Interview by Sarah Madden2:47PM BST 03 Apr 2014
How often do you travel?
When I was filming the television series Doc Martin, I didn't get to go anywhere except travel between my home in Dorset and on location in Cornwall. But when I started making documentaries my travels escalated tremendously and I got to go to some amazing places.
What do you need for a perfect holiday?
Just my wife Philippa and my daughter Emily. My wife and I try to surprise each other with a weekend away to celebrate a birthday, anniversary or Valentine’s Day. My best attempt at complete surprise was for her birthday about two years ago when we went to Vienna and took her on a carriage ride to see the Lipizzaner stallions at the Spanish Riding School.
Your most adventurous travel experience?
Every since I was a child I’ve had a fascination with Madagascar. A few years ago I got to go there to make a documentary about lemurs and it was a dream come true. I made a four-hour steep uphill trek into the primary rain forest - the hardest thing I have ever done physically. But every tree looked like a city of its own, and every bough a town, each covered in plant and insect life.
Have you ever been on safari?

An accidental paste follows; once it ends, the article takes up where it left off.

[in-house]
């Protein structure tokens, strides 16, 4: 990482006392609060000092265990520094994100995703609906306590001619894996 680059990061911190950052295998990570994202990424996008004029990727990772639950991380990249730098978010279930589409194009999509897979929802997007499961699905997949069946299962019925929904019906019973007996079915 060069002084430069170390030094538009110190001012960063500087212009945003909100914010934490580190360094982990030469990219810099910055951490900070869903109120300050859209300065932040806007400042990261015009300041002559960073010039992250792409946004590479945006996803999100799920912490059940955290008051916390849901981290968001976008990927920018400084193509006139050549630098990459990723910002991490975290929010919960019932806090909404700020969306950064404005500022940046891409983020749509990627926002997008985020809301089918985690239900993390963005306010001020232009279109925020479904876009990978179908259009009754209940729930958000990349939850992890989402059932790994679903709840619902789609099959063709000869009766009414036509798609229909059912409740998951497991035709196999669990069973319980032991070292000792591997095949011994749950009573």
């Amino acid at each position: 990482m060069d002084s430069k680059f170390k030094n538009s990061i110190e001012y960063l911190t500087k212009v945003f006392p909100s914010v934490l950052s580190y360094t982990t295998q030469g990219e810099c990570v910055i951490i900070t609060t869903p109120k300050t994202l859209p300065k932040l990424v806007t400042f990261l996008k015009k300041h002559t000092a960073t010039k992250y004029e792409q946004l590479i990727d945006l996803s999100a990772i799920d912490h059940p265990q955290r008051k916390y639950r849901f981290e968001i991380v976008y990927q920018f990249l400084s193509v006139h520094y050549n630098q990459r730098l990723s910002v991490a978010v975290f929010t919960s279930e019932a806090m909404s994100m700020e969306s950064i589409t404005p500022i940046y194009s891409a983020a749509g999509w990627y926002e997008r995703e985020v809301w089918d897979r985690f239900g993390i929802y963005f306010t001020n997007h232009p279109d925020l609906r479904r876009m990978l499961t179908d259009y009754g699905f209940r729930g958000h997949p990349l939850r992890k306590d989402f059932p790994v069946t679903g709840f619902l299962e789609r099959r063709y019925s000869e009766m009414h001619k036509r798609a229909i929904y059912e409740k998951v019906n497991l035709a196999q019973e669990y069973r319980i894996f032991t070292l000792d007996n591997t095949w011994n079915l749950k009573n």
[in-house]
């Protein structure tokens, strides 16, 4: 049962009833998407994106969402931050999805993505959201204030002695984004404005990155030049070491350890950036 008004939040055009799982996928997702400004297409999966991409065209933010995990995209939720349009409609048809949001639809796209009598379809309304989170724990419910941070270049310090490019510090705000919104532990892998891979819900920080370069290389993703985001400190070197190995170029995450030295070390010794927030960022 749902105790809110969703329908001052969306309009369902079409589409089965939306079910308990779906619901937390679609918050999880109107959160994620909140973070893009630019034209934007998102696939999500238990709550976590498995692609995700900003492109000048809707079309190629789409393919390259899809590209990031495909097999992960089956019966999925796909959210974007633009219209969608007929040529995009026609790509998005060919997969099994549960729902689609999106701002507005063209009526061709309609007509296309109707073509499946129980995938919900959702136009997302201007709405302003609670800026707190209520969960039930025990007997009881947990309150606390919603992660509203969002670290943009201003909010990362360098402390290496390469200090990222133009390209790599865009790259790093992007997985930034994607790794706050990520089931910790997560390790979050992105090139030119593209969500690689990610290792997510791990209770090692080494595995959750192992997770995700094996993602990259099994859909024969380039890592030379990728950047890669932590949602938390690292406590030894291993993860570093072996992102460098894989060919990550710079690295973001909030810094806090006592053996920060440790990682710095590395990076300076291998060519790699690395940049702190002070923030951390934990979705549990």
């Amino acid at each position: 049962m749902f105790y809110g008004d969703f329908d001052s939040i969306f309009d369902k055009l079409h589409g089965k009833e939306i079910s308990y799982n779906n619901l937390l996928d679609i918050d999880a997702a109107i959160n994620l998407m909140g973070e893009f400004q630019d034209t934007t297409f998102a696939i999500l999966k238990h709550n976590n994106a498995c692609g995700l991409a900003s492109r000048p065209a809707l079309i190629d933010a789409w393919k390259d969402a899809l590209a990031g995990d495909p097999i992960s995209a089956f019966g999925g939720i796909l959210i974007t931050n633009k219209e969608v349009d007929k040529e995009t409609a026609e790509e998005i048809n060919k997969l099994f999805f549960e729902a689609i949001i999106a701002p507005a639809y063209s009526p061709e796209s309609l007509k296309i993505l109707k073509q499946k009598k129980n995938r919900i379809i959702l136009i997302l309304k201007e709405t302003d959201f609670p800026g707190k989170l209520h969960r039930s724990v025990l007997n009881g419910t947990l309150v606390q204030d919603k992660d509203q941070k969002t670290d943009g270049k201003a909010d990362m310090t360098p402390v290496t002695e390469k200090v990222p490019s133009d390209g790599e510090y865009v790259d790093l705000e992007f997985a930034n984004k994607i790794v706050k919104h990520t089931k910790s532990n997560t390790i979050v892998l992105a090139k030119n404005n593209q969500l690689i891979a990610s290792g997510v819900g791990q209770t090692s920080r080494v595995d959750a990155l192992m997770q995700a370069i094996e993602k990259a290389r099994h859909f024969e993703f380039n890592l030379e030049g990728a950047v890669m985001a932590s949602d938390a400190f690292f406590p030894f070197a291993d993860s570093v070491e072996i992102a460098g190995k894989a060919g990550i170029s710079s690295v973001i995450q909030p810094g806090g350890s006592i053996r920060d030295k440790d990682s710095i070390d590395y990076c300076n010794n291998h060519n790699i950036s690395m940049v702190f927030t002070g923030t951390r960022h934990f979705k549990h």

I spent time at the Amboseli Serena Safari Lodge in Kenya at the foot of Mt Kilimanjaro for a documentary. I was in a camp used by the American conservationist Cynthia Moss who has made a life's study of elephant behaviour. I got to know an elephant called Nina there who had spent 20 or so years in a small private zoo having been orphaned as a calf. She was big, fat and spoilt but full of character. I established a rapport with her by spoiling her with bananas and sugar cane. We got along just fine before we had to translocate her 300 miles or so to the conservationist Tony Fitzjohn's camp at Mkomazi in Tanzania where she lived free for 12 years.
But more recently I was in Kenya to film a documentary about a lion, which took three years but was a true labour of love for me. We wanted to tell the story of Fitzjohn, a wayward youth who made his way to Kenya's Kora National Park, near the border with Somalia. He worked with the conservationist George Adamson there, who was eventually killed by Somali herdsmen and his camp was completely destroyed. Tony has rebuilt the camp called ‘Kampi ya Simba’ since. Everything has been perfectly replicated and I got to stay in what would have been George's tent which was a huge thrill.
I've had a passion for lions from the time my mother took me to see the film Born Free and it stirred something in me. I sought out Joy Adamson's books Born Free, Living Free and Forever Free and read them back to back. Each black and white photo from the books was burned onto my mind’s eye and the thrill of visiting some these places and meeting the people who did these things has been enormous.
READ MORE HERE: http://www.telegraph.co.uk/travel/celebritytravel/10741849/Martin-Cluness-Travelling-Life.html